If the testimony that is fraudulent is by you or I and it has not deceived the court. Then you can not reopen a case.

    If, however, the fraud was under oath and an officer of the court (the lawyer for a party) provided such willfully wrong, where the court was deceived, then there are no statute of limitations. For the Officer of the court was the counsel, who is self policing. (such as a lawyer, trustee, court approved professional, FBI agent etc are all self policing)

    When a person entrusted with the “doctrine” of implied integrity due to the office or position by or within the judicial system, that person is an officer of the court. Even a judge is an officer of the court.

    Fed R Civ Proc 60(b) has statute of limitations upon layman fraud. The reason Fraud upon the Court by Officers of the Court has no statute of limitations is because it can never be, as a check n balance of judicial powers, that an officer of the court may use an inherent level of trust and influence upon the system in the hope that a intentional deception need only skate by a time pathway to succeed.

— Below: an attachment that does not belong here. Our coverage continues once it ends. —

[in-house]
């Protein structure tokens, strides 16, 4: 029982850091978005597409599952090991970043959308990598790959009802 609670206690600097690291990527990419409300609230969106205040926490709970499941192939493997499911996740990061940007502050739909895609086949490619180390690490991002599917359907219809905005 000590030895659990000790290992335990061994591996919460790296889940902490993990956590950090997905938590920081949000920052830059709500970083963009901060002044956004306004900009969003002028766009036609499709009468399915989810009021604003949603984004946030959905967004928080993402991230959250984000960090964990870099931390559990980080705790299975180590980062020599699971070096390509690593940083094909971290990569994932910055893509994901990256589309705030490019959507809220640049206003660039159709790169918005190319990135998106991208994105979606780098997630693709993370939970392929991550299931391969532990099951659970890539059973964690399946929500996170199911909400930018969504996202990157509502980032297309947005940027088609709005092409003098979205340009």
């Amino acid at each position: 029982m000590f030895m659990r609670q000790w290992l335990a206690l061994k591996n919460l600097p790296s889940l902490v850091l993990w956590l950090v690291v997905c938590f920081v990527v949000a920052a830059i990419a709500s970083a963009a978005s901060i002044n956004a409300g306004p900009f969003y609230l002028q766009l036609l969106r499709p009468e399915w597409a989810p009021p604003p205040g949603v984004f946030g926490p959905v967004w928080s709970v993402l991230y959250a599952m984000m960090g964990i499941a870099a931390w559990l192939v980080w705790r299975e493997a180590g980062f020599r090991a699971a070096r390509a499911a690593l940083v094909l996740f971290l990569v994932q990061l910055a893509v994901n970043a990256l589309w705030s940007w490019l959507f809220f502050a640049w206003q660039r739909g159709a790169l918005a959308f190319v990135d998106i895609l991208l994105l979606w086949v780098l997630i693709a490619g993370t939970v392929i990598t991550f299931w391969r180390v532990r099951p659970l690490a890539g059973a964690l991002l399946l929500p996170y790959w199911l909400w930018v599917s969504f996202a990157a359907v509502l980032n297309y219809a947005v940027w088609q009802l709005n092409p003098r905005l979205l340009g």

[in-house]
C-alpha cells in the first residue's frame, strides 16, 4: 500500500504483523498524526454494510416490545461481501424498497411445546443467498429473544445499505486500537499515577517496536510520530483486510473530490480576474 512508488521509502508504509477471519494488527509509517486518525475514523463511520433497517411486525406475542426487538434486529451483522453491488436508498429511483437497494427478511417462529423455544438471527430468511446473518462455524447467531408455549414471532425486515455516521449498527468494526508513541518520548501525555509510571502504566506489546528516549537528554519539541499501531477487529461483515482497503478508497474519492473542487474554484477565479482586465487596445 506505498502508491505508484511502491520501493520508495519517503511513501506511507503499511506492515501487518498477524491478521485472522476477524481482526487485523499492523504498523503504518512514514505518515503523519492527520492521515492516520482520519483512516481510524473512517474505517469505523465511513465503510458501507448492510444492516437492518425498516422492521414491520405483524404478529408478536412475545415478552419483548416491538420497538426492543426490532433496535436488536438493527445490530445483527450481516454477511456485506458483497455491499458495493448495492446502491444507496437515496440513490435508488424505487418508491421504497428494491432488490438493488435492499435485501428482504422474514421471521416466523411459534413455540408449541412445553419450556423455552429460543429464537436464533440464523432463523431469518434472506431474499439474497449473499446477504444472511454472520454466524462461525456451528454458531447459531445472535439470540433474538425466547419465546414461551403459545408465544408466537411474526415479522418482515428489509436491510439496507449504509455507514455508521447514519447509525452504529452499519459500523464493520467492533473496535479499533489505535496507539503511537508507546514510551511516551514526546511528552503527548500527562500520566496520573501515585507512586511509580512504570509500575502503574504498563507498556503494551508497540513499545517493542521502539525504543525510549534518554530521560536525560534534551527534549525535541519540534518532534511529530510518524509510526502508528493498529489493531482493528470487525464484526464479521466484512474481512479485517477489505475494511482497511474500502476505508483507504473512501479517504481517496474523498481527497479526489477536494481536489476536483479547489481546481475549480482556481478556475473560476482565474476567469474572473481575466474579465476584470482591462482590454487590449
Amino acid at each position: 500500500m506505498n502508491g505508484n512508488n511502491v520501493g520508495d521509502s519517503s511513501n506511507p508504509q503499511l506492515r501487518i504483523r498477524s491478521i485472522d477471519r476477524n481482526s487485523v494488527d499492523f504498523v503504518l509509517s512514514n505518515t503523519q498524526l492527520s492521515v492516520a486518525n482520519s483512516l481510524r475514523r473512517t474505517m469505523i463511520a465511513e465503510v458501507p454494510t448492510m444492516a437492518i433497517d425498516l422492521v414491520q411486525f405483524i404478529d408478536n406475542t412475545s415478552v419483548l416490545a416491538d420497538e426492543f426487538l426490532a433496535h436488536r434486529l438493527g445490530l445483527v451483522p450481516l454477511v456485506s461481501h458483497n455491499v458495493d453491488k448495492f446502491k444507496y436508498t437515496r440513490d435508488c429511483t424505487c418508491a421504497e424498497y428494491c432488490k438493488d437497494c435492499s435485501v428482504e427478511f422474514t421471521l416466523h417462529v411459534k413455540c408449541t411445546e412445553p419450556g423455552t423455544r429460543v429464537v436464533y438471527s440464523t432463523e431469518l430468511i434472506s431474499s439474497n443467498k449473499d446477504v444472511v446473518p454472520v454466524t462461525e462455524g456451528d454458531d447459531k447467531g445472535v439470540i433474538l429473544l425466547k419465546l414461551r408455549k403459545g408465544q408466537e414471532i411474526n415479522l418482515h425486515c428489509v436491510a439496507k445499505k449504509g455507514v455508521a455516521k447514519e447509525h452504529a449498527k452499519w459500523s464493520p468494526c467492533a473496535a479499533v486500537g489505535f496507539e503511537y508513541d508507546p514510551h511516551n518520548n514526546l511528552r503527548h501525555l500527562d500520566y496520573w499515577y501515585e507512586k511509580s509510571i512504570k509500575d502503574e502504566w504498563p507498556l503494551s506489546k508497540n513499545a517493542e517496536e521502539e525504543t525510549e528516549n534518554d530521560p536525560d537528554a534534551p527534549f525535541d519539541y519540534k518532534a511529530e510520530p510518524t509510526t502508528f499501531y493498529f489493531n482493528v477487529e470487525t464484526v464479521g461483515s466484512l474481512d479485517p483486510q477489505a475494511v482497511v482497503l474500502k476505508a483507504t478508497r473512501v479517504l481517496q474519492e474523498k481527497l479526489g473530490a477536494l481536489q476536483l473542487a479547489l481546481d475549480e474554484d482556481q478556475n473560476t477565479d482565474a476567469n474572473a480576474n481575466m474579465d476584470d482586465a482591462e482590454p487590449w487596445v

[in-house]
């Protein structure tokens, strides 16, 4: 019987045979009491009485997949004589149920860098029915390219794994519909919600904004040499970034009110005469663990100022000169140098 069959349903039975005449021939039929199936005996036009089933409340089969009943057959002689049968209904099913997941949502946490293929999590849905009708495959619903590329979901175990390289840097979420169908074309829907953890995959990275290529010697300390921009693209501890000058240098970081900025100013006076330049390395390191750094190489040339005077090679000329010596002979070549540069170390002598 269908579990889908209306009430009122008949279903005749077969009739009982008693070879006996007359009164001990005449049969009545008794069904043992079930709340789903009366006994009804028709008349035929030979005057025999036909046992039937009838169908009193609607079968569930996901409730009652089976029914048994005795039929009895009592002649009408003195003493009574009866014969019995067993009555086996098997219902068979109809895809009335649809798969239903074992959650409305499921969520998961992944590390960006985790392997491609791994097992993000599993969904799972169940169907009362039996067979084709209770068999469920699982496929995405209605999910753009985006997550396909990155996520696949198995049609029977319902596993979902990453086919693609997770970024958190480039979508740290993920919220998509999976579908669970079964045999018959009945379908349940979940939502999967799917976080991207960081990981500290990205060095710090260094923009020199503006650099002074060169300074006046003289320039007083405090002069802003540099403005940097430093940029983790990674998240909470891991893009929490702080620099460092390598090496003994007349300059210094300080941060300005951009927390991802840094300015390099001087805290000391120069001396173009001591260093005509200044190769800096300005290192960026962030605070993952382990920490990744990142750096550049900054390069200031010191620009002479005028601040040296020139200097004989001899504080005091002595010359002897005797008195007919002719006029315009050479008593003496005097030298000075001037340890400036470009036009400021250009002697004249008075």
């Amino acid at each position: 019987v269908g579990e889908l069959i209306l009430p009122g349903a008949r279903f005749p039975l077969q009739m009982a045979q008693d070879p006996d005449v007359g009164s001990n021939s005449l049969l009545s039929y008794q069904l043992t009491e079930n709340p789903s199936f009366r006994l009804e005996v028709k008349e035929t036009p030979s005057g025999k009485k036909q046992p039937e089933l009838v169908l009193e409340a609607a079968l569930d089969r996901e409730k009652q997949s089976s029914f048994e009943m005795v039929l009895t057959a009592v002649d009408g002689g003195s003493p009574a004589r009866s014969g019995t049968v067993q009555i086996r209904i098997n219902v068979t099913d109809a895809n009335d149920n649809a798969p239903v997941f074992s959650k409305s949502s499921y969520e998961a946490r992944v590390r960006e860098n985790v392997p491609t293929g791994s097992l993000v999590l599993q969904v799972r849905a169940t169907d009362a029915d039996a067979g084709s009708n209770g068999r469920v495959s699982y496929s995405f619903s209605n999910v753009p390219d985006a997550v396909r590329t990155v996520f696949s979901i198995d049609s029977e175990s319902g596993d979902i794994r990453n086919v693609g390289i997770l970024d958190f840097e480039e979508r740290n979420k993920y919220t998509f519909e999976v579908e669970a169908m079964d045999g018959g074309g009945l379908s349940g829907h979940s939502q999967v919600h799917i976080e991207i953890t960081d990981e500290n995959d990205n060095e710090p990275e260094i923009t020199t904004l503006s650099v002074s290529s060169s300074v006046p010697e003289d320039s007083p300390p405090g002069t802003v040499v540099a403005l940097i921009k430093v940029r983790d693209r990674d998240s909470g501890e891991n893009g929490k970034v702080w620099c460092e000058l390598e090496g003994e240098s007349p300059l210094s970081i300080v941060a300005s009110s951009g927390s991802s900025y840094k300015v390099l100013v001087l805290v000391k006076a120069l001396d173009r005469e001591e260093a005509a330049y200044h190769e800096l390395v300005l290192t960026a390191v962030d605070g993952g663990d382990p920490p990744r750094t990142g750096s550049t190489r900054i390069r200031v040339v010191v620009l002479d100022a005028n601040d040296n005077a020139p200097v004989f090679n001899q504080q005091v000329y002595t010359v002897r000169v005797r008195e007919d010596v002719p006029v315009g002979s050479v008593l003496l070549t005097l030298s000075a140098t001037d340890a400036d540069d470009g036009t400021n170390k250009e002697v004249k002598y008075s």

That being said, whether or not your judge decided correctly will require an attorney’s review who specializes in such “rarely used” legal premise.

  4. The question in this case was whether you can reopen an old case on the grounds that one of the witnesses on the winning side perjured him/herself.

    The district court seems to have gotten it right. I don’t think that this forecloses the possibility of the losing side suing the winning side or the perjuring witness for fraud, or for otherwise pursuing remedies that don’t involve reopening the case.

    Also, the lawyers could still lose their licenses if the fraud allegations are correct.

  5. Alright let me get this straight. A practitioner can accidently forget to provide a reference to the USPTO and get nailed for fraud on the patent office. However, the same practitioner can lie through his a$$ on the witnessstand and not defraud the court. Will someone please clarify the rationale behind these inequities?